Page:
development and management; publications and broadcast; and a
limited capital assistance component.
The highest priority was given to endangered language projects.
This was in recognition of the impact of past removal practices on
the use and transmission of Indigenous languages and cultures.
An analysis of 89 projects completed (mostly those funded in
1999-2000 and 2000-01) has provided an interesting snapshot of the
range of projects (mostly at the local community and/or regional
level) being undertaken to revive, strengthen and sustain
Indigenous languages and culture.
12 dictionaries have been produced, including one in three
57 books have been published and 126 resource publications
have been produced
numerous hours of video, and many photos have been digitised
19 projects involved archiving, including the use of digital
methods, some being foundations for future dictionaries
nine projects saw the development of a data base, recording
or material produced for broadcasting
nine projects involved the development of CD, Tape or Video
one project involved language classes for school children.
An important feature of many of the projects has been their
achievement in bringing Indigenous people together in workshops,
camps, conferences and other meetings with the common aim of
strengthening Indigenous language and culture.
DEPARTMENT OF HEALTH AND AGEING
The Department of Health and Aged Care received $38.9m. to be spent
over the four year period 1998-99 to 2001-02 as part of
Government's response to the Bringing Them Home report.
$17m. for counsellor education and support, in particular
expansion and strengthening of the network of Indigenous
Emotional and Social Wellbeing Regional Centres
$16m. for Indigenous counsellors, with the locations of the
positions to be determined through existing consultative and
joint planning mechanisms
$5.9m. was provided for further development of Indigenous
parenting and family support programs. Management of this
initiative has been transferred to the Department of Family
and Community Services.
The Department of Health and Ageing (DHA) aims to ensure that the
Bringing Them Home response initiatives are implemented in
partnership with Aboriginal and Torres Strait Islander communities
and integrated with state and territory government priorities.
The State/Territory Partnership forums under framework agreements
between the State/ Territory Minister for Health, the Chairman of
the Aboriginal and Torres Strait Islander Commission (ATSIC), the
National Aboriginal Community Controlled Health Organisation
affiliate agency, and the Commonwealth Minister for Health, are the
key partners in the implementation process.
Emotional and social well being regional training
The primary goal of emotional and social wellbeing regional centres
is to develop capacity through the provision of training and
professional support to the Aboriginal and Torres Strait Islander
health and emotional and social wellbeing workforce.
The Commonwealth committed $17m. over four years to provide
enhanced training and support for those working in this area, and
in particular, to expand and strengthen the regional centre
The original 11 regional centres are separately funded through the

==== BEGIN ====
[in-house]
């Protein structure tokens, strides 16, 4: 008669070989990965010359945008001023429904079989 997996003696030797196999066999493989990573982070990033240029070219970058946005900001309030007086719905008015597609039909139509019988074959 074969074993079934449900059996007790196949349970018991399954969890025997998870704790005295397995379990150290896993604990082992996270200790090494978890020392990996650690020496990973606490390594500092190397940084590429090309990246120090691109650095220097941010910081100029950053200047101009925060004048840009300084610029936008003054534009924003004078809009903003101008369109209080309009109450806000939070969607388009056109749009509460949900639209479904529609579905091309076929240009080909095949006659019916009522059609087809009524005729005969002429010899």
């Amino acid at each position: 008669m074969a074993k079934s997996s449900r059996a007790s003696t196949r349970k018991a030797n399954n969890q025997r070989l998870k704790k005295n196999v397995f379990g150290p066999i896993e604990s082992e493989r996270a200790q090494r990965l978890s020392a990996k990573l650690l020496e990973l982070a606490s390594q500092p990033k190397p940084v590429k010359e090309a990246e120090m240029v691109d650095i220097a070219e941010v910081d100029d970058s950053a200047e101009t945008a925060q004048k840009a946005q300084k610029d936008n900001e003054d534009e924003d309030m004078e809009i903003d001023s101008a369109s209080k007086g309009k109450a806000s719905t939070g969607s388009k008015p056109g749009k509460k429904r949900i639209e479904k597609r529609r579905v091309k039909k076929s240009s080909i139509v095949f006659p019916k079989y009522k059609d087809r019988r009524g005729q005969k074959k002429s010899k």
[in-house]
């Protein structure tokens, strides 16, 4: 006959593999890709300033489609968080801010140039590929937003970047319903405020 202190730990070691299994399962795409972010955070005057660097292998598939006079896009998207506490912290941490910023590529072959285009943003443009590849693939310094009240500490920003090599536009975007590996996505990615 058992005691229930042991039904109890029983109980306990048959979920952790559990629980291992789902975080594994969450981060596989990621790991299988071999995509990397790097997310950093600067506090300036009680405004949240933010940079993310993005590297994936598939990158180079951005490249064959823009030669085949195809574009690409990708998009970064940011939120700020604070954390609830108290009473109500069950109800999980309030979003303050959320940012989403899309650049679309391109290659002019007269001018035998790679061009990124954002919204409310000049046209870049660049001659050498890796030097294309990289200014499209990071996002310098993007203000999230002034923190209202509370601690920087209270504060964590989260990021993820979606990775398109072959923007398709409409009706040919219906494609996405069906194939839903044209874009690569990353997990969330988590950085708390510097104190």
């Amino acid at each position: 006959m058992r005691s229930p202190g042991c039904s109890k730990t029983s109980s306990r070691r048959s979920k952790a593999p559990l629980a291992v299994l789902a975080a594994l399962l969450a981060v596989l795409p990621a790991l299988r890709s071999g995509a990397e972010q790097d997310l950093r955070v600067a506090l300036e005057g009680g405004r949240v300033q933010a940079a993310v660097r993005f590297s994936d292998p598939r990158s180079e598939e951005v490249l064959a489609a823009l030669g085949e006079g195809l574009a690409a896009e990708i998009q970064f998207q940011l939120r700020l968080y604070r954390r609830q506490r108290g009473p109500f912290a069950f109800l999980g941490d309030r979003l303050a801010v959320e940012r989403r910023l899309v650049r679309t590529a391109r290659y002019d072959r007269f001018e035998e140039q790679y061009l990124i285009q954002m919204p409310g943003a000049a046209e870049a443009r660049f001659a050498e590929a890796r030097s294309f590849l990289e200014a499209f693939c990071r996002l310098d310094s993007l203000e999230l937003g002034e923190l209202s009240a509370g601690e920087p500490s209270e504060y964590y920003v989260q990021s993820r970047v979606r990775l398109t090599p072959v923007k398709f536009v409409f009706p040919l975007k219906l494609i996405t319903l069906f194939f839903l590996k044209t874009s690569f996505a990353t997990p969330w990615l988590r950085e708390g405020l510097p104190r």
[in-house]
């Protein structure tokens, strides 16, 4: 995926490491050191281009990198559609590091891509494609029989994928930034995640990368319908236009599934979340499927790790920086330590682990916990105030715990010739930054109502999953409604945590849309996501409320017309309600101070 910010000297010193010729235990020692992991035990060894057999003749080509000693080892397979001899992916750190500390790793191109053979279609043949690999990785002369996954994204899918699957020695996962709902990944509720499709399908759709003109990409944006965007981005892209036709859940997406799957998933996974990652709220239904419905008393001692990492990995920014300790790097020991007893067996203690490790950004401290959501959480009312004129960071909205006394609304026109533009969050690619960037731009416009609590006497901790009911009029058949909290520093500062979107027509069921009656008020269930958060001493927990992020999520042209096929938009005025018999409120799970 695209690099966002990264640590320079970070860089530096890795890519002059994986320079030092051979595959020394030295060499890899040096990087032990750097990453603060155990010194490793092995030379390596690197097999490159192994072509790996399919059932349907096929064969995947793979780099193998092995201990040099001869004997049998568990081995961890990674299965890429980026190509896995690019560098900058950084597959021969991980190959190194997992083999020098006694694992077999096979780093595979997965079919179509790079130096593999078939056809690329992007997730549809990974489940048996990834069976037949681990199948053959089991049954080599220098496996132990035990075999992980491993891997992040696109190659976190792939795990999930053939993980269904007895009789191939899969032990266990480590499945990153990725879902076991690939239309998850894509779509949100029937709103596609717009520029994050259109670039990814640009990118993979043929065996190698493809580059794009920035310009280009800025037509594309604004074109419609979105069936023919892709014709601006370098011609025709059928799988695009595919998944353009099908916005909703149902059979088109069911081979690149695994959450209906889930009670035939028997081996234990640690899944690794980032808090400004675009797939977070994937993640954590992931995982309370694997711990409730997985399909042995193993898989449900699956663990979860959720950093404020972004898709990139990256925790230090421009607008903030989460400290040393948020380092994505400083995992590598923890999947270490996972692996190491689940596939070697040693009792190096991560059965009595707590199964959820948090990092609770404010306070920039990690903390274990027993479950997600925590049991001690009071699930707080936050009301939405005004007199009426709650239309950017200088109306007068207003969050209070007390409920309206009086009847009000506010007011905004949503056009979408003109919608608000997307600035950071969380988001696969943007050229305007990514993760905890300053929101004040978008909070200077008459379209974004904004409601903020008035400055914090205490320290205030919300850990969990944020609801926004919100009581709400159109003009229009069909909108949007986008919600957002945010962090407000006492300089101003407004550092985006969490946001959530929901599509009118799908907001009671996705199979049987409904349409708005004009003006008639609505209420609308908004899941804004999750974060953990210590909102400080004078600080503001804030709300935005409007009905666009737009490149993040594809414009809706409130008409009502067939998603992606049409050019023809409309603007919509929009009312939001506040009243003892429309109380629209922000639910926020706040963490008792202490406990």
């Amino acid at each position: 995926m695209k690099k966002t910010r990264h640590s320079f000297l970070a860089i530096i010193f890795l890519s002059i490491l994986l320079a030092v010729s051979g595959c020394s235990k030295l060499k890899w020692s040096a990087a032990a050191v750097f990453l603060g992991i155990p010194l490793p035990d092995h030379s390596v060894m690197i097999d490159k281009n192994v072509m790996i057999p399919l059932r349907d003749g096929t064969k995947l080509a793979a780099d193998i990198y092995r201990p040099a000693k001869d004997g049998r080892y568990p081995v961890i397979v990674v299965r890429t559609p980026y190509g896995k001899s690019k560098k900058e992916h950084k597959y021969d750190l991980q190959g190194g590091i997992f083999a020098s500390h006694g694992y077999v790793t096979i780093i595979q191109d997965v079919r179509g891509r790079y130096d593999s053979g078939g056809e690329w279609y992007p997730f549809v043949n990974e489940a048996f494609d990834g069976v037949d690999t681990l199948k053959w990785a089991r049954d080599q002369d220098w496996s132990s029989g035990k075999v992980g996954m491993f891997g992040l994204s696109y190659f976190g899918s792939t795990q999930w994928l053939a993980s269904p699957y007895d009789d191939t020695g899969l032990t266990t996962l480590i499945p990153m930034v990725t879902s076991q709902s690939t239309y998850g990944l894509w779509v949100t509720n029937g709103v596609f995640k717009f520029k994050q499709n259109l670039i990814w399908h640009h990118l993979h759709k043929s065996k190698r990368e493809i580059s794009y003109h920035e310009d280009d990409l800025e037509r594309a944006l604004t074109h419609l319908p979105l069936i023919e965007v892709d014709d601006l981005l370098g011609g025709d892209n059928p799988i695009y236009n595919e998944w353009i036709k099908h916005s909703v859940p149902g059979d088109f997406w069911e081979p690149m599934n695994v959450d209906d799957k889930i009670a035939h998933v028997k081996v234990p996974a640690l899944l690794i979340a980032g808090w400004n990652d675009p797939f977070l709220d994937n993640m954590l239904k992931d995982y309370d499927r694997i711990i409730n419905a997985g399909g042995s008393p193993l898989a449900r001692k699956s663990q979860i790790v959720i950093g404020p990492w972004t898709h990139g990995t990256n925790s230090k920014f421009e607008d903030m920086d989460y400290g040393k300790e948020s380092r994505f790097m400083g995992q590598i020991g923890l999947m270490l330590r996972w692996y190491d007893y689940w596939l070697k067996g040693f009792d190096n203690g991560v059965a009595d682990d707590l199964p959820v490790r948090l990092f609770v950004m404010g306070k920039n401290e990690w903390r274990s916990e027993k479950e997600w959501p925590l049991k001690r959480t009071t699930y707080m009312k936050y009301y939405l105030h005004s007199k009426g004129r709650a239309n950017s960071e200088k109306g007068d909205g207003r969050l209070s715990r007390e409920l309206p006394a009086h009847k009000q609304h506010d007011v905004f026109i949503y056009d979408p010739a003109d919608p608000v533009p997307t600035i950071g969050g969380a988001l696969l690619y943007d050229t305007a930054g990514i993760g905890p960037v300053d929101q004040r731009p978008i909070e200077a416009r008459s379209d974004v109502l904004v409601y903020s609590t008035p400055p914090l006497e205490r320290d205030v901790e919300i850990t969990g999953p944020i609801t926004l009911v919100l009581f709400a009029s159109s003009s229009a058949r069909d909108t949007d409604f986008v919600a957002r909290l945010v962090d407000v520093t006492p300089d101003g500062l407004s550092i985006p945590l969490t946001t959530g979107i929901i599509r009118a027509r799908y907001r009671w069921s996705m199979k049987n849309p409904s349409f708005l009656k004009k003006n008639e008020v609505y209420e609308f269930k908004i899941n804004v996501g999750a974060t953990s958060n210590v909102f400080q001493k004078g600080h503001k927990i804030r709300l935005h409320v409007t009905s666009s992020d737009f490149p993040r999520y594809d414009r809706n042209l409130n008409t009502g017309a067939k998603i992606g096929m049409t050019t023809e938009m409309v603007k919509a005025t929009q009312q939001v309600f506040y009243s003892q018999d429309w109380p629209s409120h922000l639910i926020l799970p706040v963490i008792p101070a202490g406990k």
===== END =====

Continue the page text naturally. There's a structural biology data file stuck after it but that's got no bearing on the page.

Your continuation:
National Emotional and Social Well Being Action Plan. Five regional
centres at Brisbane, Cairns, Broome, Perth, and Adelaide
have been funded for expansion. These included projects to
improve information technology, deliver
psychodrama programs, respond to sexuality issues, develop youth
work services, and deliver on a comprehensive and targeted program
of training and staff development.
Funding for these initiatives was due to finish in 2001-02.
Continuation of enhancement funding will be considered in the light
of individual evaluation of each project.
Following consultation, four new regional centres received funding
for necessary preliminary work.
These included projects in central Queensland, western Queensland,
the Goldfields area of Western Australia and south-western New
South Wales (including the Australian Capital Territory). All four
of these projects received establishment funding in 2000-01.
Following a successful establishment phase, three new regional
centres have commenced operations in the ACT, Mt Isa and
Rockhampton in Queensland.
The ACT Regional Centre has filled its manager position and
coordinator positions at Canberra and Narooma.
Other counsellor training and support activities
The department is ensuring that there is adequate support and
ongoing training available for people working in counselling
Counsellor meetings have already been funded in South Australia,
Western Australia and Queensland so that counsellors can discuss
their support and training needs and develop strategies to address
these needs with assistance from the regional training centres.
Similar meetings are planned in other States.
In addition to the funding to Regional Centres, a range of other
projects have been supported which can enable and assist the
healing of those affected by past policies of removal.
These projects have included programs to develop and provide new
training and curriculum, to expand the evidence base and to develop
culturally appropriate approaches to therapy.
The Senate Legal and Constitutional References Committee in
'Healing: A Legacy of Generations' suggested that
Commonwealth programs should be based on consultation with
separated children groups and specifically tailored to meet their
The department has become aware through this report and through